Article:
|Intervention||124.8 (8.5)||−5.8 (7.5) at 12 months||−4.9 (7.8) at 18 months||83.7 (2.7)||−4.4 (5.4) at 12 months||−4.1 (5.7) at 18 months||154.6 (59.9)||−55.7 (76.1) at 6 months||−55.2 (76.9) at 18 months|
|TOHP phase II 1997|
|Control||127.3 (6.4)||−2.2 (8.1) at 6 months||0.3 (8.9) at 36 months||85.8 (1.9)||−2.8 (6.1) at 6 months||−2.4 (7.1) at 36 months||188.0 (80.9)||−27.6 (108.0) at 6 months||−10.5 (88.5) at 36 months|
|Intervention||127.7 (6.6)||−5.1 (8.6) at 6 months||−0.7 (9.2) at 36 months||86.1 (1.9)||−4.4 (6.7) at 6 months||-2.9 (6.8) at 36 months||186.1 (80.7)||−78.0 (86.2) at 6 months||−50.9 (86.3) at 36 months|
|People with untreated hypertension|
|Control||165 (16.7)||−3 (22.3) at 12 months||−4 (22.3) at 24 months||97 (8.6)||1 (11.1)||2 (11.1) at 24 months||191 (35)||Not given||−11 at 24 months|
|Intervention||160 (22.3)||−3 (22.3) at 12 months||−5.5 (22.3) at 24 months||97 (8.7)||-3 (11.1)||−5 (11.1) at 24 months||195 (55.0)||−38 at 24 months|
|Control||143.4 (13)||4.3 (18.8)‡ at 12 months||84.1 (7)||−0.2 (32.6)‡ at 12 months||Not given||Not given|
|Intervention||143.3 (15)||−14.0 (18.5)‡ at 12 months||84.2 (9)||−6.1 (31.7)‡ at 12 months|
|Thaler 1982, index men|
|Control||139 (12)||3.4 (17.4)§ at 12 months||90 (12)||0.8 (9.2)§ at 12 months||159.5 (72.5)||49.3 (67.7) at 12 months|
|Intervention||137 (14)||−5.0 (8.3)§ at 12 months||86 (9)||0.6 (9.2)§ at 12 months||178.1 (76.5)||−64.9 (97.9) at 12 months|
|Thaler, index women|
|Control||148 (25)||1.1 (14.4)§ at 12 months||83 (12)||2.8 (8.5)§ at 12 months||120.1 (41.5)||8.4 (63.0) at 12 months|
|Intervention||145 (18)||−11.1 (24.2)§ at 12 months||86 (11)||−6.8 (11.9)§ at 12 months||118.0 (39.9)||−31.6 (55.1) at 12 months|
|Control||160.5||−20.0 (24.0) at 12 months||98.3||−11.4 (10.5) at 12 months||146.5||26.4 (39.8) at 12 months|
|Intervention||165.3||−28.7 (26.6) at 12 months||98.8||−17.7 (11.4) at 12 months||150.8||−26.4 (30.2) at 12 months|
|Control||148.3 (10.6)||−0.3 (16.4)‡ at 12 months||97.2 (3.8)||−2.7 (16.6)‡ at 12 months||177.3 (61.7)||−4.2¶ at 12 months|
|Intervention||150.8 (8.7)||−6.6 (13.6)‡ at 12 months||97.0 (3.1)||−6.4 (18.5)‡ at 12 months||177.3 (61.0)||8.6¶ at 12 months|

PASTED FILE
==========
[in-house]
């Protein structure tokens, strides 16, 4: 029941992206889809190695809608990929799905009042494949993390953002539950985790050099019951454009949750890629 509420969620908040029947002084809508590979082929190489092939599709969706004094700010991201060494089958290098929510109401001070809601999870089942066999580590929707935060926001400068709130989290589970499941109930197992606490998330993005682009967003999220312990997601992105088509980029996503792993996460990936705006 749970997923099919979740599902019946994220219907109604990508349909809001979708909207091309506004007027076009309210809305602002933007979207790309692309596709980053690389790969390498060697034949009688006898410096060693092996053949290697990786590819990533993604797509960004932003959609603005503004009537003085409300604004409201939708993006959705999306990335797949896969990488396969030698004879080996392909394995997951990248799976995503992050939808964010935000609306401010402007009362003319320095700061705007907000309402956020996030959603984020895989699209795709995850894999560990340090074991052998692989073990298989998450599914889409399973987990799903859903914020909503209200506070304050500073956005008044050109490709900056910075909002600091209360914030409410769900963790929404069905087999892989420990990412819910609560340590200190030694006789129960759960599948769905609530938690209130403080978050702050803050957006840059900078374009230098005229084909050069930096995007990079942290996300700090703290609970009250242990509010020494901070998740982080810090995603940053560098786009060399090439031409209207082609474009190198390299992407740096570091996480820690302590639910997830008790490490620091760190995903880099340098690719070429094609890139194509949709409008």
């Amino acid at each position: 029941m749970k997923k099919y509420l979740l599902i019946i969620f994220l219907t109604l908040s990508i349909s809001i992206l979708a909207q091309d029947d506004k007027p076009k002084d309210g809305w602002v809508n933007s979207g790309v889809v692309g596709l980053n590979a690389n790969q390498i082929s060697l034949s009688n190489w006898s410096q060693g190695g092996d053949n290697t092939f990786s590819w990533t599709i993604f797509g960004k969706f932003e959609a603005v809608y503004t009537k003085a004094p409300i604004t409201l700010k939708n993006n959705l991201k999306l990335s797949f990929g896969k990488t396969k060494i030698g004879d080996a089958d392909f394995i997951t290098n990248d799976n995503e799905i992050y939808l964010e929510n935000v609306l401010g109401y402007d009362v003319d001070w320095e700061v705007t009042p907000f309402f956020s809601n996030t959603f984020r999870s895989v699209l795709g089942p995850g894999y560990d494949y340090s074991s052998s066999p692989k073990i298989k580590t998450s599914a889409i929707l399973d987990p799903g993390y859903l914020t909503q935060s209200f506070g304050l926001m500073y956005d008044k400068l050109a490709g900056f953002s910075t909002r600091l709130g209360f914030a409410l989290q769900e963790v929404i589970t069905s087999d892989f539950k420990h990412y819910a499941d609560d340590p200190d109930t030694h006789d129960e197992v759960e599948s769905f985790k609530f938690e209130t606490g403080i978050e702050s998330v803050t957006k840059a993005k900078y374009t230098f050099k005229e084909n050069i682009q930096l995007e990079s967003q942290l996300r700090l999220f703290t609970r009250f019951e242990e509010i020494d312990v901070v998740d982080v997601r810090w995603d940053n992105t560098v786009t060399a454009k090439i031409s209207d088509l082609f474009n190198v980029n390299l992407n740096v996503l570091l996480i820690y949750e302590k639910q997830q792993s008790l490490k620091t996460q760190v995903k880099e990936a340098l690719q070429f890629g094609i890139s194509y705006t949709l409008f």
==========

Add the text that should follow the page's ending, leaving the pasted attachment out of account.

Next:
|People with treated hypertension|
|Control||143 (15.8)||35 (25.7)‡§ at 9 months||81 (6.3)||17 (28.7)‡§||163 (50.6)||−8|
|Intervention||143 (15.8)||12 (21.5)‡§ at 9 months||83 (6.3)||7 (22.2)‡§||168 (37.9)||−93|
|Control||145.3 (15.7)||−6.2 (21.0)‡§ at 6 months||94.0 (9.8)||−4.8 (36.1)‡§ at 6 months||Not given||Not given|
|Intervention||145.4 (15.9)||−9.1 (21.7)‡§ at 6 months||86.4 (9.9)||−1.7 (34.9)‡§ at 6 months|
|Control||128 (9)||71 (7)||146.2||1.4 (132)** at 9 months||−0.3 (132)** at 30 months|
|Intervention||129 (9)||72 (7)||145.3||−45.2 (132)** at 9 months||−39.8 (143)** at 30 months|
* Change data adjusted for baseline differences in composition of treatment groups on 12 covariates
† 8 hour overnight urine samples collected, means (SD) adjusted to 24 hour data (×3.8).
‡ SD calculated as explained in methods.
§ Levels of antihypertensive medications altered in some participants through study so data not used in meta-analyses.
¶ Data measured off graph, so estimated.
** Data include urinary sodium data for those in weight loss group (added into control, total n=488) and weight loss plus sodium reduction group (added into intervention, total n=487) as this information was not available for separate intervention groups.
|Type of analysis||No of studies||Weighted mean difference (95% CI)||P value for heterogeneity|
|Sodium excretion (mmol Na/24 hours)|
|Overall analysis (at 6 to 12 months)||6||−48.9 (−65.4 to −32.5)||0.001|
|Allocation concealment||4||−43.6 (−62.6 to −24.6)||0.001|
|Including weight arms||6||−44.3 (−58.4 to −30.2)||<0.001|
|Overall analysis (at 13 to 60 months)||4||−35.5 (−47.2 to −23.9)||0.04|
|Allocation concealment||4||−35.5 (−47.2 to −23.9)||0.04|
|Including weight arms||4||−33.3 (−42.0 to −24.6)||0.05|
|Overall analysis (at >60 months)||1||10.5 (−13.8 to 34.8)|
|Systolic blood pressure (mm Hg)|
|Overall analysis (at 6 to 12 months)||7||−2.5 (−3.8 to −1.2)||0.08|
|Drop calculated SD||5||−2.3 (−3.0 to −1.7)||0.57|
|Smallest calculated SD||7||−3.1 (−4.8 to −1.3)||0.01|
|Allocation concealment||3||−2.3 (−3.1 to −1.6)||0.31|
|Including weight arms||7||−1.6 (−3.0 to −0.2)||<0.001|
|No hypertension||3||−2.3 (−3.1 to −1.6)||0.31|
|Untreated hypertension||4||−8.0 (−15.8 to −0.2)||0.15|
|Overall analysis (at 13 to 60 months)||4||−1.1 (−1.8 to −0.4)||0.46|
|Allocation concealment||3||−1.1 (−1.9 to −0.3)||0.28|
|Including weight arms||4||−0.5 (−1.4 to 0.4)||0.10|
|No hypertension||3||−1.1 (−1.9 to −0.3)||0.28|
|Untreated hypertension||1||−1.5 (−12.6 to 9.6)|
|Overall analysis (at >60 months)||1||−3.8 (−7.9 to 0.3)|
|Diastolic blood pressure (mm Hg)|
|Overall analysis (at 6 to 12 months)||7||−1.2 (−1.8 to −0.7)||0.51|
|Drop calculated SD||5||−1.2 (−1.8 to −0.6)||0.31|
|Smallest calculated SD||7||−1.3 (−2.1 to −0.6)||0.25|
|Allocation concealment||3||−1.2 (−1.8 to −0.6)||0.28|